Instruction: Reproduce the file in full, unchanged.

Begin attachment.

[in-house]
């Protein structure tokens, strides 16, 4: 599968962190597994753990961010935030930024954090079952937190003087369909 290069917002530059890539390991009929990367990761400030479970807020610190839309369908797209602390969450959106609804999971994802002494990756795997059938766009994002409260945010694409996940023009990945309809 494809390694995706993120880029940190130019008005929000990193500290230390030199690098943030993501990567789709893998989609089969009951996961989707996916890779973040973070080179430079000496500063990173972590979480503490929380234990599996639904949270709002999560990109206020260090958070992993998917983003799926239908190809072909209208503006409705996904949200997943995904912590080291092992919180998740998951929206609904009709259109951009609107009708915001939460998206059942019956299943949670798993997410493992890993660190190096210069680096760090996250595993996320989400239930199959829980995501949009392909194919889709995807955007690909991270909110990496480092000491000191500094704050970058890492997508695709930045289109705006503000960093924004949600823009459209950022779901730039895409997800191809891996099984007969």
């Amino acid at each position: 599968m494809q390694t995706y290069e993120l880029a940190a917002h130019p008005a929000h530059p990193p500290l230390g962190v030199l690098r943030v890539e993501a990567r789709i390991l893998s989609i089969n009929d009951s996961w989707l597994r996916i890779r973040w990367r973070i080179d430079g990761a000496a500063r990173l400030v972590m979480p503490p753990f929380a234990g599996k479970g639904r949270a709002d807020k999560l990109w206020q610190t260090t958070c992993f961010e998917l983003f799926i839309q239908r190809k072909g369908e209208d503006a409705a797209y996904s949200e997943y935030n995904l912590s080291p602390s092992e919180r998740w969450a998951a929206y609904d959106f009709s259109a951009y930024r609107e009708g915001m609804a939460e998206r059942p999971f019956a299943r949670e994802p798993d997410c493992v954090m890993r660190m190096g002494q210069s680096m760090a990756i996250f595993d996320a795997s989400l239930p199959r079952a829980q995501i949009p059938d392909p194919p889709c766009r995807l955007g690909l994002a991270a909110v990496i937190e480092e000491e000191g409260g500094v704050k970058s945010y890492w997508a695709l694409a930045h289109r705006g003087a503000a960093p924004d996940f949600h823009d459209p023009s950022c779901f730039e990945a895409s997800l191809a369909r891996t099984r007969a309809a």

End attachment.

[in-house]
């Protein structure tokens, strides 16, 4: 599968962190597994753990961010935030930024954090079952937190003087369909 290069917002530059890539390991009929990367990761400030479970807020610190839309369908797209602390969450959106609804999971994802002494990756795997059938766009994002409260945010694409996940023009990945309809 494809390694995706993120880029940190130019008005929000990193500290230390030199690098943030993501990567789709893998989609089969009951996961989707996916890779973040973070080179430079000496500063990173972590979480503490929380234990599996639904949270709002999560990109206020260090958070992993998917983003799926239908190809072909209208503006409705996904949200997943995904912590080291092992919180998740998951929206609904009709259109951009609107009708915001939460998206059942019956299943949670798993997410493992890993660190190096210069680096760090996250595993996320989400239930199959829980995501949009392909194919889709995807955007690909991270909110990496480092000491000191500094704050970058890492997508695709930045289109705006503000960093924004949600823009459209950022779901730039895409997800191809891996099984007969």
């Amino acid at each position: 599968m494809q390694t995706y290069e993120l880029a940190a917002h130019p008005a929000h530059p990193p500290l230390g962190v030199l690098r943030v890539e993501a990567r789709i390991l893998s989609i089969n009929d009951s996961w989707l597994r996916i890779r973040w990367r973070i080179d430079g990761a000496a500063r990173l400030v972590m979480p503490p753990f929380a234990g599996k479970g639904r949270a709002d807020k999560l990109w206020q610190t260090t958070c992993f961010e998917l983003f799926i839309q239908r190809k072909g369908e209208d503006a409705a797209y996904s949200e997943y935030n995904l912590s080291p602390s092992e919180r998740w969450a998951a929206y609904d959106f009709s259109a951009y930024r609107e009708g915001m609804a939460e998206r059942p999971f019956a299943r949670e994802p798993d997410c493992v954090m890993r660190m190096g002494q210069s680096m760090a990756i996250f595993d996320a795997s989400l239930p199959r079952a829980q995501i949009p059938d392909p194919p889709c766009r995807l955007g690909l994002a991270a909110v990496i937190e480092e000491e000191g409260g500094v704050k970058s945010y890492w997508a695709l694409a930045h289109r705006g003087a503000a960093p924004d996940f949600h823009d459209p023009s950022c779901f730039e990945a895409s997800l191809a369909r891996t099984r007969a309809a």